The woman, identified as "Jane Doe #2," claims she was terrified during the massage.

    "She froze and was unable to stop (the massage therapist) from physically or sexually assaulting her," the suit claims.

    Attorneys claim the therapist had an extensive criminal history and was not properly licensed by the New Jersey Board of Massage and Body Work Therapy.

    A woman in Short Hills claims that she was sexually assaulted by her Massage Envy masseuse and then tried to report it to management.

    "She was told that if she reported the incident to law enforcement there was a lot of red tape and it was unlikely any action would be taken," the suit claims.

    In Closter, a woman claims a Massage Envy therapist penetrated her vagina with his finger and that when she went back to the business to complain, she was told the man had resigned.

    The business owners have refused to give the woman or her attorneys the therapist's name or say where he is working now, the suit states.

    Company CEO Magnacca said the company created an eight-member safety advisory council to provide training for all franchisees and managers.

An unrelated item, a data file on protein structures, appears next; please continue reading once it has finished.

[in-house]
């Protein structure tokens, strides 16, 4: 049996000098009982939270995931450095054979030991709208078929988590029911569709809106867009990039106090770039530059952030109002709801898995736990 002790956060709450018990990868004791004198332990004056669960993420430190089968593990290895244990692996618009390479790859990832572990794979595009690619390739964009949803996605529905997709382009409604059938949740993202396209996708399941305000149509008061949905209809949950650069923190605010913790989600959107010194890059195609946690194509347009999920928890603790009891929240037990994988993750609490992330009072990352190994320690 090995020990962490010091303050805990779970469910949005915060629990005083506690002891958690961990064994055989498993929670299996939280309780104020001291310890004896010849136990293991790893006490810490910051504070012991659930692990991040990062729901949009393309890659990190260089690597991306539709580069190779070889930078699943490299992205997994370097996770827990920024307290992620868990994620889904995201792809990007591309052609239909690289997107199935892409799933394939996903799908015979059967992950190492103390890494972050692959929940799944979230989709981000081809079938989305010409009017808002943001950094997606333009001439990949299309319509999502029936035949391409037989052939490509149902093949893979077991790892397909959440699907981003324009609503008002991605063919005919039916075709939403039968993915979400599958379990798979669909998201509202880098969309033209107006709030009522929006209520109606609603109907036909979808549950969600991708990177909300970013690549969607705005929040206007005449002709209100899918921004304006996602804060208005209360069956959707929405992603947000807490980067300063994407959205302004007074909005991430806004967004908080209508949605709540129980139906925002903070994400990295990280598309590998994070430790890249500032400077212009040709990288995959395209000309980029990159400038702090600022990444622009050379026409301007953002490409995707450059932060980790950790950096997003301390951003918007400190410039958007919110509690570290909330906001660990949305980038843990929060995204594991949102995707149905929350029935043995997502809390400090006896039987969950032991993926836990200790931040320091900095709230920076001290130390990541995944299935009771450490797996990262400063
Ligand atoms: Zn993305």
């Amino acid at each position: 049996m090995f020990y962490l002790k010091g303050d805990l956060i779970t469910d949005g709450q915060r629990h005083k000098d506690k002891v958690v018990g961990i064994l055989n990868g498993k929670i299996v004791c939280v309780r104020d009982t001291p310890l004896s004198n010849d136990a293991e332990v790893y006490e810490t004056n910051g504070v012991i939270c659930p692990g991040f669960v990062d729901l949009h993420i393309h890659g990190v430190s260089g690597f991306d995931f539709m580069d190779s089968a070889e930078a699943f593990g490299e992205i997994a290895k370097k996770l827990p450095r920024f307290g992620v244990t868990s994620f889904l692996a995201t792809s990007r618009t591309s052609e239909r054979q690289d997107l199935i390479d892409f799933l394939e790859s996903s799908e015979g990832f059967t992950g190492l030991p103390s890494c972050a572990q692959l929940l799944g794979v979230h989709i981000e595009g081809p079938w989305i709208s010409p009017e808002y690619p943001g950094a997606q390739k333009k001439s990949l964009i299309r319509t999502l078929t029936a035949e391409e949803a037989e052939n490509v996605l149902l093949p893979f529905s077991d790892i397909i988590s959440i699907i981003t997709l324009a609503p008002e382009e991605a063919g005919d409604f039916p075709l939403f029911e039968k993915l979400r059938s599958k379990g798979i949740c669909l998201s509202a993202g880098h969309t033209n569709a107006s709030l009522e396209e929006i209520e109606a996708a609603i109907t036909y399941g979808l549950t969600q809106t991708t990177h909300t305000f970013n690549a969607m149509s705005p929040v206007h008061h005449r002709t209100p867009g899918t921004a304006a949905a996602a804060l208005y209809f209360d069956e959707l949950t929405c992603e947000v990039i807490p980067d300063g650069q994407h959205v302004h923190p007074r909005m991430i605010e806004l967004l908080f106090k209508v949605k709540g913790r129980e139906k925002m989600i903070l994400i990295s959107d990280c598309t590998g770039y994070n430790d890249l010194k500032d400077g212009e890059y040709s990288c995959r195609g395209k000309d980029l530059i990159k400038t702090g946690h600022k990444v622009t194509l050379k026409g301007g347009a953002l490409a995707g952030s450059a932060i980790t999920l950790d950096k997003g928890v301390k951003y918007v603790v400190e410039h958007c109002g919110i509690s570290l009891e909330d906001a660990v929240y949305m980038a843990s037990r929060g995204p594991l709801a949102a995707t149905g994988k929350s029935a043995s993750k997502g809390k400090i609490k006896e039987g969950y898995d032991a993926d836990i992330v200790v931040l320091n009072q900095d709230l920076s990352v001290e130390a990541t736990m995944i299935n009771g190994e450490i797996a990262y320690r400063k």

The attorneys for the New Jersey women, however, say Massage Envy should warn customers about "the dangers associated with" its therapists.

    Have you been sexually harassed?

    "Every person who receives massage therapy, whether for medical reasons, stress relief, or otherwise, deserves (a) full reporting of all the instances of sexual misconduct committed by Massage Envy massage therapists as well as preventative and remedial measures taken by the company to prevent future assaults," Stewart said.

    "We hope that Massage Envy, through these lawsuits and otherwise, will begin to put the priority of its customers' safety above profits and protecting its brand," the attorney added.

    The lawsuit seeks exemplary and punitive damages to punish Massage Envy "and deter other such persons from committing such wrongful and malicious acts in the future."

    In addition to the New Jersey franchises, the suit names Massage Envy corporate headquarters in Scottsdale, Arizona.

    The law firm said in a statement that it has filed similar lawsuits against Massage Envy in California and Florida and that "similar state-wide lawsuits are being processed and will be filed in other states across the country in the coming days and weeks."

    Anthony G. Attrino may be reached at tattrino@njadvancemedia.com. Follow him on Twitter @TonyAttrino. Find NJ.com on Facebook.

     

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    Money, jewelry, a television and two vehicles were taken, according to the prosecutor's office. Police later recovered the stolen vehicles in Jersey City.

    Authorities on Friday announced two more arrests in the home invasion robbery of former Gov. Jim McGreevey's parents.